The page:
EARLY PAINTERS OF CEYLON
Dr. R K de Silva
Although artists both old and young of the present day
have been given adequate exhibition and prominence for many years, it is a matter for
regret that the pictorial impression of our island left behind by earlier generations have
been ignored almost completely. In this article, I shall endeavour to give the
reader a glimpse into the past, covering very broadly, some of the artists and their work
over the period of European colonisation.
There is little to show for the 150 years of Portuguese rule, whatever, illustrated
material there is, being in Lisbon.
The Dutch period was more fruitful and is more fully documented. In 1672, the
Rev. Philip Baldaeus who had lived in Jaffnapatnam for many years published an account of
contemporary life which was illustrated with copper engravings. 1724, saw Francois
Valentyn's "oud en Nieuw Oost-Indien", the most authoritative and comprehensive
Dutch work about the Island, similarly illustrated. Valentyn however, never visited
Ceylon, and his book is based on original Dutch documents and manuscripts to which he
presumably had unlimited access.
A little later and of special interest to the botanist, we have the accurately depicted
drawings of over 100 indigenous plants in Johannes Burman's thesaurus Zeylanicus. An
equally attractive work, was the collection of drawings of local flora and fauna
commissioned from P.C. de Bevere by Governer J G Loten (1752 - 57), which is today in the
British Museum of Natural History.
Further visual impressions of 18th centuary Ceylon was provided by the German
traveller, Wolfgang Heydt (1736) who recorded his travels with typical German diligence
and include detailed engravings especially of the topography of the island.
The recently opened Dutch period Museum in Colombo has an oil painting by C F Reynier
showing an audience granted by Governor Falck to a Kandyan Embassy, A similar water colour
by the same artist is in the Rijksmuseum in Amsterdam, which has, also, pictures by other
artists of the period Jan Brandes, Steiger and Johannes Rach, dealing with views of the
Slave Island in Colombo, of Jaffna, and of the City and Fort of Colombo.
Similar landscapes and drawings also exist in the Algemeen Rijksarchief, and the Royal
Institute of Linguistics and Anthropology in Leiden.
The periods of Portuguese and Dutch rule in Ceylon, which covered almost there
centuries bear little evidence of paintings on paper by native artists. It may be,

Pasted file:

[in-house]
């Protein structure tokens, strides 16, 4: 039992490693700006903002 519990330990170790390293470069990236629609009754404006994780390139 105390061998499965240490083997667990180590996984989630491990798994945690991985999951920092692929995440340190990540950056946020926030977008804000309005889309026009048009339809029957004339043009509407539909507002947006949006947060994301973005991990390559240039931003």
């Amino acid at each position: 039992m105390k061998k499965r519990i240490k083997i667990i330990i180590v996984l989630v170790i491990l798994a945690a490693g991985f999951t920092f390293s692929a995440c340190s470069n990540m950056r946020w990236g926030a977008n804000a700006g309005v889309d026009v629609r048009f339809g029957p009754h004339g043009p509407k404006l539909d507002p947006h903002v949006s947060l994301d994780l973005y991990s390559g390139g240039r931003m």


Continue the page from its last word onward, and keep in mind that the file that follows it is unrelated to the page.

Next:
that the indigenous tradition did not favour this medium. Another reason would have
been, that the manner of recording manuscripts, in ola (palm) leaved books, would not have
The Englishman, Robert Knox's "Historical Relation of Ceylon" was published
in 1681 with copper plate engravings (probably incorporating Knox's original drawings,
"finished off" by others), depicting various aspects of contemporary life, some
of which, like ploughing and threashing remain little changed to this day.
The British period produced a wealth of paintings and drawings by both professional and
amateur artists. Water colour appears to have been the most extensively used medium
and large numbers of the original sketches have been used to illustrate books and in the
preparation of prints, aquatints, lithographs, etc.
One of the earliest artists was Eudelin de Jonville, an accomplished Corsican who
arrived in Ceylon in 1798 as a member of Governor North's staff. There is an
unpublished Manuscript dated 1801 in the Indian Office Library in London, which consists
of three bound volumes entitled "Quelques notions sur I' isle de Ceylon" (on the
religion and the manners of the people of Ceylon).
The first volume consists of the text which is illustrated with several drawings,
including the familiar one of Gen. Macdowall and Pilimatalawe. The other two volumes
consist entirely of over 250 carefully executed coloured drawings of flora and fauna.
An idea of the high quality of de Jonville's artistic capabilities may be obtained
from an illustration in Rev. Cordiner's "Description of Ceylon" (1807).
Henry Salt visited Ceylon in 1803. The large
engraving of his "View near Point de Galle" (1809) is well known.
Samuel Daniell died in Ceylon in 1811 having lived